We chose to use the second model as this paper is focused on the impacts of how packet loss can alter the stopping distance when relying on communications, and this equation highlights that impact. The model works by utilizing Equation (3) to find the normalized stopping distance for a vehicle and then we subtract the distance lost via consecutive losses. The losses can be seen in the second part of Equation (5). The result of this equation will leave us with the distance remaining to a collision or stopping distance remaining. We know that, after losing the consecutive packets, the vehicle will still need to stop in order to show the full distance required to stop, and the Equation (5) sign could switch. This would then represent the stopping distance, plus the distance lost through consecutive loss, to leave us with total stopping distance. In our case, we are showing how lead and following autonomous vehicles communicate, with the following vehicle adhering to a communication-assisted stopping distance. We then analyze how this stopping distance is impacted with the addition of consecutive packet loss, and this is shown for different speeds and data rates. For our results, we show the stopping distance when 0 packets are lost, and we then show how the stopping distance is reduced with each consecutive loss. This highlights how the reduction in reliability leads to reduced stopping distance and, hence, a higher chance of collisions with the lead vehicle. As the reduction value reaches 0, we deem this to be the point at which lead and follow vehicle will be occupying the same space or that a collision may have occurred. We also show a negative value, which would mean the follow vehicle has gone past the lead vehicle, and this would be classified as a collision; we show this to identify the impact of reliability.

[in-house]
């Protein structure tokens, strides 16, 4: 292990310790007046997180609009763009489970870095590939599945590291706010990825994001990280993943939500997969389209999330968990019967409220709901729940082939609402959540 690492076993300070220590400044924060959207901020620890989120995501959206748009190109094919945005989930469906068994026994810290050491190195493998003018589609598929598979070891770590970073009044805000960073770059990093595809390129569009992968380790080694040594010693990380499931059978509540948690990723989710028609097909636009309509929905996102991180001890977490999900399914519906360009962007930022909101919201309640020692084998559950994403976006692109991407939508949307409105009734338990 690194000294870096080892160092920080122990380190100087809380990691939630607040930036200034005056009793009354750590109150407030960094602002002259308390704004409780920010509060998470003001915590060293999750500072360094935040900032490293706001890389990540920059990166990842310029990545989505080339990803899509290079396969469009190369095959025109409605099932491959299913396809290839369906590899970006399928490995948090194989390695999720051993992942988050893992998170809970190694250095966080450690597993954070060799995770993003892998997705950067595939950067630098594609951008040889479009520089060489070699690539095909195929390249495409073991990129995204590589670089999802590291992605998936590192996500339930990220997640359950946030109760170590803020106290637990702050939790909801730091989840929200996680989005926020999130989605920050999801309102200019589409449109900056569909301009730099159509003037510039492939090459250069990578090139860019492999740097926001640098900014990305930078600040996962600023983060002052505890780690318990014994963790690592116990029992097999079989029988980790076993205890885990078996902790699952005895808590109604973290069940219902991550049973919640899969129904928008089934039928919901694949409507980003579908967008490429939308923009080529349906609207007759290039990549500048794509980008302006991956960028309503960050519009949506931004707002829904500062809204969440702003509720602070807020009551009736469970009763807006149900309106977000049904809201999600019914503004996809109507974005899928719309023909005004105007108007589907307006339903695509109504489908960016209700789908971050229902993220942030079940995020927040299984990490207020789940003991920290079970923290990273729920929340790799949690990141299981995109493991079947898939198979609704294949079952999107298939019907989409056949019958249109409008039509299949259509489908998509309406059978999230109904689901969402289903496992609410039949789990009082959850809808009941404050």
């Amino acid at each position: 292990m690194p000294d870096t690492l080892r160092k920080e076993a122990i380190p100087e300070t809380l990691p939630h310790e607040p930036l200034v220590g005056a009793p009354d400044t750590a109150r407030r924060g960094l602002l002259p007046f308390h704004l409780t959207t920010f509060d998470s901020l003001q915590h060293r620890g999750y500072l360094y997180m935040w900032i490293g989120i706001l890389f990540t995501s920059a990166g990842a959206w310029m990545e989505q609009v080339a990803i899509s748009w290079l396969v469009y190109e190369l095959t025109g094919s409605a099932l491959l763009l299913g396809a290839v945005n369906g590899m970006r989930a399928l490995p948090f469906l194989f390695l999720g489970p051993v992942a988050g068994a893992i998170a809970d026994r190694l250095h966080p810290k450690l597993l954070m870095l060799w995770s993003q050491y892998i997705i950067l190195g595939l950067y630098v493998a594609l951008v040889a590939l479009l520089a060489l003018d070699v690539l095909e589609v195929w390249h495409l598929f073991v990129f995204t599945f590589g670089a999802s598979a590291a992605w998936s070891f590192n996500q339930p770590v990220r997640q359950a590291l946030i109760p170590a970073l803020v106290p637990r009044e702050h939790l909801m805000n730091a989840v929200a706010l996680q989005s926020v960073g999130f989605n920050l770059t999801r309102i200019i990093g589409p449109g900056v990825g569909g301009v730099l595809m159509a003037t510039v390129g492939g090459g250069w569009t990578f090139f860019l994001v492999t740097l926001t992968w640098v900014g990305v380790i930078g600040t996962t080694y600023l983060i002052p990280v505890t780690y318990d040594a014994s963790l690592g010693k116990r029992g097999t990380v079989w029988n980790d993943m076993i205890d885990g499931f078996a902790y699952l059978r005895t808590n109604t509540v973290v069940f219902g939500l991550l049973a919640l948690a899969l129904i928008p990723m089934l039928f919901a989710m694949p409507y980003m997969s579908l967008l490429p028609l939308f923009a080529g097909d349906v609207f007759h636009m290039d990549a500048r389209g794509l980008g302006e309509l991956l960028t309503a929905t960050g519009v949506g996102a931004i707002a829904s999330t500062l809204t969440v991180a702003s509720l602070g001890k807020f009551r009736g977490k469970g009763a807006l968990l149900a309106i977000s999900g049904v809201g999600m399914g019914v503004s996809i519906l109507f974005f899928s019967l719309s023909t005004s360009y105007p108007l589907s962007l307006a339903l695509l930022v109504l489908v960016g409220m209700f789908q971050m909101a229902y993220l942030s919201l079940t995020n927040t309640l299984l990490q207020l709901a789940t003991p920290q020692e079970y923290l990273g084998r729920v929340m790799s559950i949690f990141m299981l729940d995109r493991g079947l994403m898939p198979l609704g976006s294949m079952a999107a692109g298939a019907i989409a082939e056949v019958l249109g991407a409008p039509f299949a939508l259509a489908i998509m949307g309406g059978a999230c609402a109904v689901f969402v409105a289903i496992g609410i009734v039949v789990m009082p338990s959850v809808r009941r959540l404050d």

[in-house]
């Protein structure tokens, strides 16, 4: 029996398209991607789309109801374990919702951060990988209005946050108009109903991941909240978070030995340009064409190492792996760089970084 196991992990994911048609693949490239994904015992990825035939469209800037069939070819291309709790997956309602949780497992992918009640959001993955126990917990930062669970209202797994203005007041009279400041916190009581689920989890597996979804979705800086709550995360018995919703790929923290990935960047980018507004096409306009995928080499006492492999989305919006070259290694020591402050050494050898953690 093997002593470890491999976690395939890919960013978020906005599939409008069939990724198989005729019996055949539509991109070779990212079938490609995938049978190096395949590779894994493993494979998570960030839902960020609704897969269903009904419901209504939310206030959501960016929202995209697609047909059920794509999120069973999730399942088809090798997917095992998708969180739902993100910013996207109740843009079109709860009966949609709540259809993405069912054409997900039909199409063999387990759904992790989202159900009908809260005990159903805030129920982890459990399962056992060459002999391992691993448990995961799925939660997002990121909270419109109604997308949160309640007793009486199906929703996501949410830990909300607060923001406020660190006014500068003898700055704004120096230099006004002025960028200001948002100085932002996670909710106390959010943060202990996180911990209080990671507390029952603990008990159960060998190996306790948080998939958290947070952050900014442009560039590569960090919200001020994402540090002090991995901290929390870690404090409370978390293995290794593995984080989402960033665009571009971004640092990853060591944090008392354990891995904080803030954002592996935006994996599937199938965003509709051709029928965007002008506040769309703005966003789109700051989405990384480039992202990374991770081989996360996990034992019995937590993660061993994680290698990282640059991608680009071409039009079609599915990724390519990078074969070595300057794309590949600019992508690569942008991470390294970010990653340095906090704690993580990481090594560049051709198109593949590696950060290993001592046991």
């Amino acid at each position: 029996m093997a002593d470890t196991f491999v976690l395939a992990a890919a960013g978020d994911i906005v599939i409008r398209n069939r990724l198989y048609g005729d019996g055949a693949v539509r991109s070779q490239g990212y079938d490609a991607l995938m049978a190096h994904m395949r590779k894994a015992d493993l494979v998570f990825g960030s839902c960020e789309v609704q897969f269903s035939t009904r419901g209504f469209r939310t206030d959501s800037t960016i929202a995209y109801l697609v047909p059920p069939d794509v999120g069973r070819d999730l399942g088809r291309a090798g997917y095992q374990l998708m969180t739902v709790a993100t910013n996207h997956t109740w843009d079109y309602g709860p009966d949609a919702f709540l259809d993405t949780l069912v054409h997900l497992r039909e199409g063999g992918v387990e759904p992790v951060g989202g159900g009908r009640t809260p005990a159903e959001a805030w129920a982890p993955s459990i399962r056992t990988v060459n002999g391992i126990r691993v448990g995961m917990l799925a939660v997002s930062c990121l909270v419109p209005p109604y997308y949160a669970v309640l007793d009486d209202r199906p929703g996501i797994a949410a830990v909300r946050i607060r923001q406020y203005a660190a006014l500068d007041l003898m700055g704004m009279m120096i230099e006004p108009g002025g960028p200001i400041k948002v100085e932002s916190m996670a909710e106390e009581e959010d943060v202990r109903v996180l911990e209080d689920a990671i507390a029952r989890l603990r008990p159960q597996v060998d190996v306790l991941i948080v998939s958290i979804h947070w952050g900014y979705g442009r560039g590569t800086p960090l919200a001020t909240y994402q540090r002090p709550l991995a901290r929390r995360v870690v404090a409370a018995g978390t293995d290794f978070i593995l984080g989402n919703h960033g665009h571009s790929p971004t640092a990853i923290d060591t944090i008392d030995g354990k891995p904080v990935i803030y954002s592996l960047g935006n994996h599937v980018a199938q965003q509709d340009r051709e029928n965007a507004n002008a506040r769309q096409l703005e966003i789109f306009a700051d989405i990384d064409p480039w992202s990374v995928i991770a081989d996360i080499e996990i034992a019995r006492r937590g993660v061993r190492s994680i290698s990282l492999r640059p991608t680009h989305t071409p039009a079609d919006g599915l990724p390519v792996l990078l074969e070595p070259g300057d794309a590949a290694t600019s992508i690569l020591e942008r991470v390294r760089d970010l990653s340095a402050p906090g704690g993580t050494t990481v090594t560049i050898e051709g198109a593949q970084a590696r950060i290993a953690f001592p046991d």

5. Simulation of Field Tests

We chose to analyze our results in two different ways: the first is a distance independent instance, where we theoretically analyzed what would happen with a consecutive loss of packets, and this will range from our lowest to our highest. The second is a distance dependent analysis based on the packet losses we measured during field tests, at each distance up to 100 m. Both scenarios are measured at various data rates and traveling speeds.

5.1. Distance Independent Consecutive Packet Loss

To measure the distance independent losses, we used our testbed to monitor the number of consecutive losses observed in 3000 experimental samples when measuring packet loss rates. To do this, we attached a number in each packet and extrapolated the number, and this allowed us to see the number of packets lost consecutively. We chose to do this over a 100-m distance because typical stopping distances up to 70 mph fall within this distance range. We took our samples and compiled a normal distribution plot showing our spread of consecutive losses. This can be seen in Figure 3 and shows most consecutive losses are in the range of 1–11. It can also be seen that the most common occurrence of consecutive loss is 2 packets, and the mean is approximately 5. Using these results, we selected a range of values through 1–18 because 1 is our minimum consecutive loss and 18 is our highest. We produced results for 30 mph, 50 mph, and 70 mph and conducted this over the full range of data rates we utilized in our testbed, i.e., 10 to 140 packets per second.